Brooklyn Promenade, Brooklyn
This photograph captures the beauty of New York's unplanned skyline, a spontaneous creation quite unlike planned and balanced European cities. Louis Stettner was a skilled street photographer who captured brief moments like this in a timeless and evocative style.
Over a seven-decade career, Louis Stettner’s photography encompassed both the American street style and the French tradition of portraying everyday life. He frequently documented people at work, as well as their commute home, partly as a political act. He turned to color photography later in life, with much of his format and mission remaining the same.
Photographer Louis Stettner (1922–2016) was born in Brooklyn. He acquired his first camera as a teenager.
In the late 1930s, he joined the Photo League, a group of socially conscious photographers. Stettner served as a combat photographer in the Pacific Theater during WWII. Shortly after the war, he traveled to Paris, France for a trip that turned into a five-year stay.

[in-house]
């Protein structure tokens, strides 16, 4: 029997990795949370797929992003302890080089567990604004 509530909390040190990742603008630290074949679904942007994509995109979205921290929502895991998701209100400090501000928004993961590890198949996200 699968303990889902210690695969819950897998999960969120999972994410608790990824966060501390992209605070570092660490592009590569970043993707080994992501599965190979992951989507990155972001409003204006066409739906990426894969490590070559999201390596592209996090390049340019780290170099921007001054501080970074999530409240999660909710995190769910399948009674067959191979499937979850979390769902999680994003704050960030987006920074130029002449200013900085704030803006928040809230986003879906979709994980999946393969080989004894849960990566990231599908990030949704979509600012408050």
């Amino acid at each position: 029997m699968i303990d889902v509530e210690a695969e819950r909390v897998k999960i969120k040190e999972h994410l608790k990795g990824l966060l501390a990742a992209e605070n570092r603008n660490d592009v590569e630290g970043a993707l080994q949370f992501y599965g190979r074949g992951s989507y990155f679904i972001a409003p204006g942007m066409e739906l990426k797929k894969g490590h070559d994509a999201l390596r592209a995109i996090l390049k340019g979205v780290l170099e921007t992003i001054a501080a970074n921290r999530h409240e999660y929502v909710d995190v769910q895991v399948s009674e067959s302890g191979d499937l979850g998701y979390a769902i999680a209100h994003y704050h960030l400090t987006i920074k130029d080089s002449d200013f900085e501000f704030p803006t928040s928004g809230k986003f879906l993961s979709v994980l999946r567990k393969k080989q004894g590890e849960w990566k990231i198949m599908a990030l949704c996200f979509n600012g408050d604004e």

He studied photography at the Institute for Advanced Cinematic Studies in Paris. From the 1950s on, he jointly lived and worked in New York and Paris. He died in Saint-Ouen, France, in 2016.
That same year, Stettner’s retrospective exhibition Ici et Ailleurs, co-curated by Clément Chéroux and Julie Jones, opened at the Centre Pompidou in Paris, France. A comprehensive solo exhibition of his work—Traveling Light, also curated by Chéroux—opened at the San Francisco Museum of Modern Art in San Francisco, California in 2018.
Louis Stettner's work is in the collections of numerous museums, including: the Museum of Modern Art, The Metropolitan Museum of Art, the Art Institute of Chicago, and the Los Angeles County Museum of Art. In 2017, the Whitney Museum of American Art added five additional Stettner photographs to its collection.
This photograph captures the beauty of New York's unplanned skyline, a spontaneous creation that stands in contrast to planned and balanced European cities.More
- Due to the time period in which he was working, Louis considered each print of the work to be a work of art in its own right. Louis did not produce the photographs in editions.